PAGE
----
Family

High stakes in family law cases require lawyer's expertise

Driven by the high number of self-represented parties in Ontario’s family courts, a review is looking into whether non-lawyers should be allowed to handle certain matters — but there may be too many risks associated with this option, Toronto family lawyer Michael Stangarone tells Lawyers Weekly.

As the article notes, the Ministry of the Attorney General and the Law Society of Upper Canada recently launched a family law review, led by Annemarie Bonkalo, former chief justice of the Ontario Court of Justice. Bonkalo will investigate whether other legal providers, including paralegals, law clerks and students, should be allowed to handle certain family law matters and recommend procedures, mechanisms and safeguards that would ensure the quality of services.

However, explains Stangarone, a partner with MacDonald and Partners LLP, “Ensuring that all areas of family law are supervised by a lawyer and not handled by non-lawyers will assist in protecting families, which is really what this is all about.”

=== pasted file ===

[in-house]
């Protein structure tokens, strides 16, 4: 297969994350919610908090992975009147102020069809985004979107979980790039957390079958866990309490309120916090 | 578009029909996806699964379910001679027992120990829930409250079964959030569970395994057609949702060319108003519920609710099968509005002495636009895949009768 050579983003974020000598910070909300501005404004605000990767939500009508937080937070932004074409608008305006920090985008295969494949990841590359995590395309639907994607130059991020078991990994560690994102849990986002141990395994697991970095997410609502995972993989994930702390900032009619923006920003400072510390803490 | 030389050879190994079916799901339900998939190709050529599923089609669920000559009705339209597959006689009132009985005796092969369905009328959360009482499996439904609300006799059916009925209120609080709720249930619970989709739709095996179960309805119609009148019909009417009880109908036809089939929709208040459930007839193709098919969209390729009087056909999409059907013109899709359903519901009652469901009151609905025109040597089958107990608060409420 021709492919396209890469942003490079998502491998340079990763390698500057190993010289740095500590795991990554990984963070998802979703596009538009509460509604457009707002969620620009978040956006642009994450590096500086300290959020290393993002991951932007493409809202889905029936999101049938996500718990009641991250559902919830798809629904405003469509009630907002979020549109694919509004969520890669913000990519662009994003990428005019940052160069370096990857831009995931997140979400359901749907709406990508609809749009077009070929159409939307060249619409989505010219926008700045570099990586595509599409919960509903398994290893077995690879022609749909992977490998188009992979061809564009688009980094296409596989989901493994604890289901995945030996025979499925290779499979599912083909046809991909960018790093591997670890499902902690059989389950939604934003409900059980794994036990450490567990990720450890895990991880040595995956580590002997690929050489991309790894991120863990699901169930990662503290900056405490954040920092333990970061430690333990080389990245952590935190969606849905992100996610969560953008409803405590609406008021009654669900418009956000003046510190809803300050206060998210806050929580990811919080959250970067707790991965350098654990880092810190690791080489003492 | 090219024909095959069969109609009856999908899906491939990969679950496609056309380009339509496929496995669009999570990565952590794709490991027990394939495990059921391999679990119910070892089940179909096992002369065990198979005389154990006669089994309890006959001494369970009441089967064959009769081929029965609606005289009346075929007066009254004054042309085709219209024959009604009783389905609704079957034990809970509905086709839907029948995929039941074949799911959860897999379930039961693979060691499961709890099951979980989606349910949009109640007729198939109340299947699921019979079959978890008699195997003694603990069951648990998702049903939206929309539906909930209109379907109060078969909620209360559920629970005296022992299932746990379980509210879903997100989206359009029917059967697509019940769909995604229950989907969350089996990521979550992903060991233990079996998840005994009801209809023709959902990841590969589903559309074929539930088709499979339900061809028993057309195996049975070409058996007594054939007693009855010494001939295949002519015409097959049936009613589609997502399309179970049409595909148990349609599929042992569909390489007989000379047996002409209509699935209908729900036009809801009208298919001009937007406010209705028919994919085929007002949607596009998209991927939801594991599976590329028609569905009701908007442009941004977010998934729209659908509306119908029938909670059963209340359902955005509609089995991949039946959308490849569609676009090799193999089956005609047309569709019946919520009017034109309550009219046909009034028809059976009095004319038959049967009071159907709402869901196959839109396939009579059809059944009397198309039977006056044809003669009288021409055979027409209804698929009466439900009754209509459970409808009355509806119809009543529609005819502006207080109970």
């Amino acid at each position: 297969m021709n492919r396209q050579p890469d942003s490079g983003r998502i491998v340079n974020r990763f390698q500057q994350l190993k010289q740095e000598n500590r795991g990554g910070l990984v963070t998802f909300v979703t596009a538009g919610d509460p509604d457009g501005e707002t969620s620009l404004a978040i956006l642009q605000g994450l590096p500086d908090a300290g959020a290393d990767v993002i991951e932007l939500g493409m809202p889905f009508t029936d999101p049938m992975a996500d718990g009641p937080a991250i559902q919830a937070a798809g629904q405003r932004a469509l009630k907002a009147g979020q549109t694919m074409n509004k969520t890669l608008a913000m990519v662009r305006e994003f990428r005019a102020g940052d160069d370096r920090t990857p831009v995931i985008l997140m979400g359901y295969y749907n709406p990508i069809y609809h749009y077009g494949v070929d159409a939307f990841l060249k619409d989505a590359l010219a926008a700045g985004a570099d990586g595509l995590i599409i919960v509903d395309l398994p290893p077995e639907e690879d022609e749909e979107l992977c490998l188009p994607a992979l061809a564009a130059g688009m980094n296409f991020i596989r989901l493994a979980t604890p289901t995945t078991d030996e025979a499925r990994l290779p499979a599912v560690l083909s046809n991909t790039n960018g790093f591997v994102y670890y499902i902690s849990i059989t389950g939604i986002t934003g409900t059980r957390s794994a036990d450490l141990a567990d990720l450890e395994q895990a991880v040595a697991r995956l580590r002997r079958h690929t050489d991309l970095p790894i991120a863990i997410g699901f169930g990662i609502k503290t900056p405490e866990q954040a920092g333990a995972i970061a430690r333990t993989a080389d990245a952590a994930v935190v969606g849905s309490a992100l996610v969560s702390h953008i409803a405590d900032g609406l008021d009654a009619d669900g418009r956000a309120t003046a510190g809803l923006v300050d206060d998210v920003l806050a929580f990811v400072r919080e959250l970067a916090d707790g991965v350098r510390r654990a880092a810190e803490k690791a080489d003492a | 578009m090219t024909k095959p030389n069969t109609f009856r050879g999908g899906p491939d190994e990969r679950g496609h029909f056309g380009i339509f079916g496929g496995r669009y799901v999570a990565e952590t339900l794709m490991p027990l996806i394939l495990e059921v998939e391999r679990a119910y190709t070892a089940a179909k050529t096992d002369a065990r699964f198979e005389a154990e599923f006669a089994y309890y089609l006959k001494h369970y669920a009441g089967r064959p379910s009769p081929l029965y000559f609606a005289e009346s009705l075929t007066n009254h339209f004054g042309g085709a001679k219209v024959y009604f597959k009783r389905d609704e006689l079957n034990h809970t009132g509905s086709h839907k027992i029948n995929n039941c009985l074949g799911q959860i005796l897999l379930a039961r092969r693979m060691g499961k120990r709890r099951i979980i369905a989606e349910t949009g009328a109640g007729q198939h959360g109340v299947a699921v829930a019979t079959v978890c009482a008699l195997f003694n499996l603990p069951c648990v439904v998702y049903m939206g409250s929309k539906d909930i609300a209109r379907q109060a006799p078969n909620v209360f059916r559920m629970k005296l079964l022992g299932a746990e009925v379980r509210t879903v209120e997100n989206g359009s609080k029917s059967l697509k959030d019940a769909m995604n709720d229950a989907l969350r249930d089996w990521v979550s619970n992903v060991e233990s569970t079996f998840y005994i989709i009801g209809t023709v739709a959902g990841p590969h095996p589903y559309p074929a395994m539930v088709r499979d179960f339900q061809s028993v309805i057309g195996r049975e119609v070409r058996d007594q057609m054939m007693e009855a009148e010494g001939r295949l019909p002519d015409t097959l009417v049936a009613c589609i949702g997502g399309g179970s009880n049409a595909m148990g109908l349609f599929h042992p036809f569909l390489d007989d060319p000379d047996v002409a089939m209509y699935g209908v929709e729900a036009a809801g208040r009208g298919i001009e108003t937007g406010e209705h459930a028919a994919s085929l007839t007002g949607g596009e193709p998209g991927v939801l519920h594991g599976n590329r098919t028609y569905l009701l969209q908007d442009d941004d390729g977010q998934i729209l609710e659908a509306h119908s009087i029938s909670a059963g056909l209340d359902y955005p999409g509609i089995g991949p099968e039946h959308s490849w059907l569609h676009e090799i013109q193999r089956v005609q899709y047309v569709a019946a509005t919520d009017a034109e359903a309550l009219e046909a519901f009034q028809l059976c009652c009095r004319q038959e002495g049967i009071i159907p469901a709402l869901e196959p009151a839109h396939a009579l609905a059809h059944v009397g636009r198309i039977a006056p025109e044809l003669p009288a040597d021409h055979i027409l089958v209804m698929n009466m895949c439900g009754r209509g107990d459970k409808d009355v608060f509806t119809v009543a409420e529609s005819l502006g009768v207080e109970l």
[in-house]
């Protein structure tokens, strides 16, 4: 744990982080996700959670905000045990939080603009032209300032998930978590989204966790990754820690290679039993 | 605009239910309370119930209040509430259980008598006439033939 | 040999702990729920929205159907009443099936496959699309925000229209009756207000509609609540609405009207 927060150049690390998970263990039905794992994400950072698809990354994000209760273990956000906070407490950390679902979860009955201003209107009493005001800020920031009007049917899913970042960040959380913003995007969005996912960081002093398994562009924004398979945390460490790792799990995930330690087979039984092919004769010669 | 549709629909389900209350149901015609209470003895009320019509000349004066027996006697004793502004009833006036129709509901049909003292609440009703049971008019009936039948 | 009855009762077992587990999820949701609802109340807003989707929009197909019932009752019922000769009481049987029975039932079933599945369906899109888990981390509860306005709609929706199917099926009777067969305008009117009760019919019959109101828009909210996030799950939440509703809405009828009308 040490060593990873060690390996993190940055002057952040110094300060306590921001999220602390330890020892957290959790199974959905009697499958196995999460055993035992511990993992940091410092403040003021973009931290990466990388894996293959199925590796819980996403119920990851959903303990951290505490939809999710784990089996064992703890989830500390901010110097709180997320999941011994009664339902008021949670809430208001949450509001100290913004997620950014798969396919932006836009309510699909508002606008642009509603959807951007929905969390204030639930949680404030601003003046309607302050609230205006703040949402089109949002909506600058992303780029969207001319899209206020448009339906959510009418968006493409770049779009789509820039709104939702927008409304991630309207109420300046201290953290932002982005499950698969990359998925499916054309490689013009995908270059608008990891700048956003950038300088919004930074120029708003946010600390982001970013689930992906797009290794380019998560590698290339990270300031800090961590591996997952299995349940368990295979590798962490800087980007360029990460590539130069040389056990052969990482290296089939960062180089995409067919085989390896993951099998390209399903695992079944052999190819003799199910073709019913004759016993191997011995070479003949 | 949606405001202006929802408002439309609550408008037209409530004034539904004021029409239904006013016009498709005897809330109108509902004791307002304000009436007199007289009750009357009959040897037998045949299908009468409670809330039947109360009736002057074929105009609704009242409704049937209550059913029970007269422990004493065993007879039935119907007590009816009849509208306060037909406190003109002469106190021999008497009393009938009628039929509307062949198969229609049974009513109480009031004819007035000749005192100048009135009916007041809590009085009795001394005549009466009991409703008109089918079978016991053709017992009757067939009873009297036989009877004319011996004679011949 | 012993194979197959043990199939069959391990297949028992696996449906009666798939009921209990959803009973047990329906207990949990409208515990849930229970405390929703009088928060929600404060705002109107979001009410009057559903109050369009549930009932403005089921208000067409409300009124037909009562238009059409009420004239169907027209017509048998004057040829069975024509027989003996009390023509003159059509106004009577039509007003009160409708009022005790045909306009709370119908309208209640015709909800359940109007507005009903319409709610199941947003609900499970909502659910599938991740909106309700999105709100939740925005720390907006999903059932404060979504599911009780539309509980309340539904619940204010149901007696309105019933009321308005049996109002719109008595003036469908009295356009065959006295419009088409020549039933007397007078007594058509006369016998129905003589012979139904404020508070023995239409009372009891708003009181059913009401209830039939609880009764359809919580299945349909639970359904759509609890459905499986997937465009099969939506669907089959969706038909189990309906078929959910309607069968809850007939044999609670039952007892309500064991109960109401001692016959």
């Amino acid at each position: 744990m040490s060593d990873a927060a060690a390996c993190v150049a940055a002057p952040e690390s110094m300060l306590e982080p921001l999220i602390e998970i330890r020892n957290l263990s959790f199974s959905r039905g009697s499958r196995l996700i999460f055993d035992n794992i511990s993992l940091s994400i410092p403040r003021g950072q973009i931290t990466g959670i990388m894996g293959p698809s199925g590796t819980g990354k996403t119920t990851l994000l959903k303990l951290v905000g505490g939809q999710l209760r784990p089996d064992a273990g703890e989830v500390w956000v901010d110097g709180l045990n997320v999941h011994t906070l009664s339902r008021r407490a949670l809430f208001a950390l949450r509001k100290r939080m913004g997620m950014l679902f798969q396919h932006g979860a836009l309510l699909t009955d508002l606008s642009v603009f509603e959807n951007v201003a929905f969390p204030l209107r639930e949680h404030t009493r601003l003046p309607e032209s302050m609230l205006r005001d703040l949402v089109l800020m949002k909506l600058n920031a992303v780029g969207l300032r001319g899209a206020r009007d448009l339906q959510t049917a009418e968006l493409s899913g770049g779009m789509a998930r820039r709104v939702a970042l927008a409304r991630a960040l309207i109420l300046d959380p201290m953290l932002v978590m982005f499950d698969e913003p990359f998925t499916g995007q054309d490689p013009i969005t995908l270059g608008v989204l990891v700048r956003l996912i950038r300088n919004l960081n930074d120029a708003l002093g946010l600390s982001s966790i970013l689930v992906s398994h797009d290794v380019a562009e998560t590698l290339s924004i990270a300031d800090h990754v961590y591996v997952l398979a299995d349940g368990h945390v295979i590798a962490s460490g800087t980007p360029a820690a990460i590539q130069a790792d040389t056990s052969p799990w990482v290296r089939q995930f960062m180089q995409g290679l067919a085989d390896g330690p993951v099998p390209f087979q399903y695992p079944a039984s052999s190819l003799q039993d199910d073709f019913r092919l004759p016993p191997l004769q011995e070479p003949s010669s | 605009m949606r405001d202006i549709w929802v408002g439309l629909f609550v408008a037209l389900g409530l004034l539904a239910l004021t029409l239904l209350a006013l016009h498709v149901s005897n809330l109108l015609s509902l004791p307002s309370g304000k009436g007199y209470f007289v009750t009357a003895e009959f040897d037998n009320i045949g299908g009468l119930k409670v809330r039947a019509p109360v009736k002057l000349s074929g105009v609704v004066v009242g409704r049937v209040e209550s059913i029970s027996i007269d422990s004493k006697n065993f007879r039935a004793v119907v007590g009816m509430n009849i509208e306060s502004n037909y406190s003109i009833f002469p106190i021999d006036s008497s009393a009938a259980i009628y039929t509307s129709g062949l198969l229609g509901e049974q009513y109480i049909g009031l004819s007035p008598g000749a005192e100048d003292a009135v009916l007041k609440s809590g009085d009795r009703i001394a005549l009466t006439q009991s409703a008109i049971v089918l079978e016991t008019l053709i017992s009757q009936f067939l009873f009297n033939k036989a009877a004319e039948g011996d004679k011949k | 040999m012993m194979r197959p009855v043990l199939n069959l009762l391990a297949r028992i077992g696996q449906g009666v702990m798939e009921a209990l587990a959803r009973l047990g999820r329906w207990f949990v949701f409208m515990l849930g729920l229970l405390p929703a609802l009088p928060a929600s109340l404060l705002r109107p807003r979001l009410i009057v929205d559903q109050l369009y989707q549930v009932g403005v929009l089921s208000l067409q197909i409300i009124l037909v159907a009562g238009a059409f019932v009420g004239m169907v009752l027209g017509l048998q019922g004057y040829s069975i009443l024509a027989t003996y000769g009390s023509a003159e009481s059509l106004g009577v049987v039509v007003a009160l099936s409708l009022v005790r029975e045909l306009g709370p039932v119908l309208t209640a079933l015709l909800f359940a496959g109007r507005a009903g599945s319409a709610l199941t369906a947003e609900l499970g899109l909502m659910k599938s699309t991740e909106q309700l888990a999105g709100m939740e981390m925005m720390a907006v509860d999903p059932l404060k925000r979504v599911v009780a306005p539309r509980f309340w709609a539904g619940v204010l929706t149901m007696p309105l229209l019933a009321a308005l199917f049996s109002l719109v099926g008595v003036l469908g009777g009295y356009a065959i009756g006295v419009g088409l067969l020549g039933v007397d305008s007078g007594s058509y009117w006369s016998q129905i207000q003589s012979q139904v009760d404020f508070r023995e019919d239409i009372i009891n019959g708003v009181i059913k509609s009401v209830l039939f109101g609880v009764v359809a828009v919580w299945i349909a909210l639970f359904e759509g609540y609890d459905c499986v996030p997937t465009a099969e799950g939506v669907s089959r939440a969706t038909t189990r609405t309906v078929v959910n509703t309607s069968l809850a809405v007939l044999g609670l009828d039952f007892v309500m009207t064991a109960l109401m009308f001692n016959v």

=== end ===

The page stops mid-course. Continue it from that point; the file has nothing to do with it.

Stangarone tells Lawyers Weekly he has received a lot of negative feedback on the issue from lawyers in several practice areas.

“Family law cases that may appear simple can be far more complex and require the expertise of family law counsel, given the stakes. The stakes in family law cases are very high because we are dealing with real people, and attempting to solve their problems during their most vulnerable time. The stakes are high because cases often involve children,” he says.

He also pointed to cases that involve complex property issues and support, which “should not be left up to non-lawyers. There are serious potential liability issues if, for example, a property division case is mishandled, and dire consequences if an access case is not properly taken care of.”

Some litigants may not have the financial resources to retain counsel, but Stangarone says improvements to the legal aid system would provide more access to justice. He also suggests modernizing courts.

“If courts provided free access to Wi-Fi, for example, or allowed lawyers to participate in conferences by Skype or conference, that would reduce costs for clients,” he says in the article.

Although some lawyers have suggested the option to have paralegals complete smaller issues, such as an uncontested divorce at reduced rates, Stangarone says “employing a junior lawyer at a reduced rate while supervised by senior counsel might also be the solution.”

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